“We put in place this allocation mechanism where every agency that gets water from Metropolitan has to reduce consumption,” said Deven Upadhyay, deputy director general of MWD.

Upadhyay said the percentage reduction has yet to be determined and will likely be decided by early next year. Any agency that overused its water allocation would face penalties, which it would pass on to its customers.

The district similarly rationed water during previous droughts in 2009 and 2015.

Already this year, six of MWD’s 26 affiliates in parts of Los Angeles, Ventura and San Bernardino counties are subject to mandatory restrictions due to severely limited supplies available from the State Water Project, which supplies water from Northern California.

The new round of conservation measures is expected to expand mandatory restrictions across the MWD’s service area.

In recent years, the Metropolitan Water District has also paid some farmers who have agreed to leave their fields dry and unplanted. Bill Hasencamp, MWD’s manager for Colorado River resources, said he and others have been speaking with leaders of the Palo Verde Irrigation District in Blythe about conserving more water by increasing fallow farmland over the next year.

Hasencamp said there had been “a lot of pointers” from other states pointing towards California.

“We want to show that we save water, whether others join us or not,” said Hasencamp. “We are still in talks with Arizona to see what Arizona can bring to the table.”

Hasencamp said he expects continued criticism that the cuts are not enough. At a recent conference in New Mexico, state officials asked federal officials to consider evaporative losses from reservoirs and canals, and federal officials said they were developing a proposal to do so.

The proposal has raised concerns among California water managers because including evaporative losses in accounting on a proportional basis could result in significant reductions.

“We’re trying this voluntary approach that can achieve the same savings without having to impose a different approach that could lead to litigation and further acrimony down the river,” Hasencamp said.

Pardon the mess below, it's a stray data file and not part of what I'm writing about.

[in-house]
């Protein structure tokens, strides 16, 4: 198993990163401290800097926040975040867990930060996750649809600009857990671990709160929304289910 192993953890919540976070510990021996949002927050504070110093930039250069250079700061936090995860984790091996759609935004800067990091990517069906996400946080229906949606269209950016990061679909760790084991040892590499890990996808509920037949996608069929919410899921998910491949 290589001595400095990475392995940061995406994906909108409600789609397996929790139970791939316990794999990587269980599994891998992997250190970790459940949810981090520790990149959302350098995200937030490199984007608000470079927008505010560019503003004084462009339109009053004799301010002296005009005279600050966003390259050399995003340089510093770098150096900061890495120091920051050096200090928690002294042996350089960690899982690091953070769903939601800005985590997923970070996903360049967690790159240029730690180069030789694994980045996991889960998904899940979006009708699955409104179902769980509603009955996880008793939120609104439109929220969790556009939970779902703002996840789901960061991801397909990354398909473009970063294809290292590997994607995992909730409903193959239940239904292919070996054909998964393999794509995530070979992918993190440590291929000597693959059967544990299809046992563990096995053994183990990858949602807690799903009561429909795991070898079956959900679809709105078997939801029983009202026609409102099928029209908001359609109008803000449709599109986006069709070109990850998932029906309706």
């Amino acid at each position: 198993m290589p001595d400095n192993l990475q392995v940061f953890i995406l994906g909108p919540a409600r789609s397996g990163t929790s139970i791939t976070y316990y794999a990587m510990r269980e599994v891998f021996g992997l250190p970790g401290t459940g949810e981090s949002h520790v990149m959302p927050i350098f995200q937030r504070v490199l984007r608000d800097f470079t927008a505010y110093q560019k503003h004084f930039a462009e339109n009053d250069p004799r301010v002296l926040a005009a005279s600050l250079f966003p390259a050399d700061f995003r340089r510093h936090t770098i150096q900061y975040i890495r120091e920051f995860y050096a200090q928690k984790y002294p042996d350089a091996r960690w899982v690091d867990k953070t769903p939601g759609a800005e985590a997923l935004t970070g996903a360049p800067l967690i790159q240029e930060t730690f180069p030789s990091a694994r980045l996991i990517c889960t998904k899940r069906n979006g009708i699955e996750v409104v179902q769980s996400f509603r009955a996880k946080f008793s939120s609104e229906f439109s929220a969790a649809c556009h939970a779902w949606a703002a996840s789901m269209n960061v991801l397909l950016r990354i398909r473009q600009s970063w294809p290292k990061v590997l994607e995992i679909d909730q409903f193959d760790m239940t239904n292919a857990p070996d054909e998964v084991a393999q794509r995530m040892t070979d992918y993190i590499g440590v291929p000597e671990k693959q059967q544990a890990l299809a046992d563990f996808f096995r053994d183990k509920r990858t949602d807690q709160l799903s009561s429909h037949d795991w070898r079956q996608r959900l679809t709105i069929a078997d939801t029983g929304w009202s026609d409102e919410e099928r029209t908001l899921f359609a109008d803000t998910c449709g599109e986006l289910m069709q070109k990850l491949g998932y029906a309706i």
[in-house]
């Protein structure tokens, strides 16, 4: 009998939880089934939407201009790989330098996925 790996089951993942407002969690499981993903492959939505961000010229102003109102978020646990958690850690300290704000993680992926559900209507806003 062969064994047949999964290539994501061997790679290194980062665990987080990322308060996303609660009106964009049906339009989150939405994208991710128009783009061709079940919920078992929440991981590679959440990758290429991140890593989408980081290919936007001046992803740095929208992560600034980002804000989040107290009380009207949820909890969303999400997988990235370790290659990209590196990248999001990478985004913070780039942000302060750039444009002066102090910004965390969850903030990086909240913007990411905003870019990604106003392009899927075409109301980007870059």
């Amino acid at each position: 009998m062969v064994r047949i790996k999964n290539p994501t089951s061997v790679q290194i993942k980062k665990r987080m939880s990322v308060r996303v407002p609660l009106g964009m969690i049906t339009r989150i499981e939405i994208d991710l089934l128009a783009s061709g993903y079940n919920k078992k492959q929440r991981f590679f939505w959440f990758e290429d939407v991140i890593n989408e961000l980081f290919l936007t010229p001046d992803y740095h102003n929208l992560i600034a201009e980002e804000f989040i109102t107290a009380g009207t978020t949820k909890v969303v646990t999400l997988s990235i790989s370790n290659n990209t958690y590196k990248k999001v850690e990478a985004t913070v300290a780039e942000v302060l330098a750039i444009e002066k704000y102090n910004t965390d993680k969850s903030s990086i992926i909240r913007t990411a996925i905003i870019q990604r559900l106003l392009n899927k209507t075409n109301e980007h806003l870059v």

The Imperial Irrigation District controls most of the river and supplies water to Imperial Valley farms, which produce hay and a wide variety of vegetables, among other crops. The district is committed to absorbing most of California’s reductions, up to 250,000 acre-feet of water per year.

“This commitment is subject to adequate funding, voluntary participation by IID’s water users and required environmental approval,” said Henry Martinez, General Manager of IID.

Martinez said the district is also pledging to reduce water use based on a “firm state and federal commitment to addressing impacts on the Salton Sea.”

District officials have warned that reducing water use will accelerate the decline of the Salton Sea, where the receding water is leaving an exposed seabed that is spewing lung-damaging dust. They have called for funding for projects at the lake to control dust and create habitat for birds.

The federal government has funds available from the newly passed Anti-Inflation Act, which includes $4 billion for drought-fighting measures and protection programs. Some of the money can be used across the region to pay farmers and others to voluntarily use less water.

But IID officials have said they plan to prioritize conservation efforts based on improving water efficiency rather than dropping fields because it will allow growers to continue farming.

These new conservation programs have yet to be approved by the district board. Southern California faces new water restrictions next year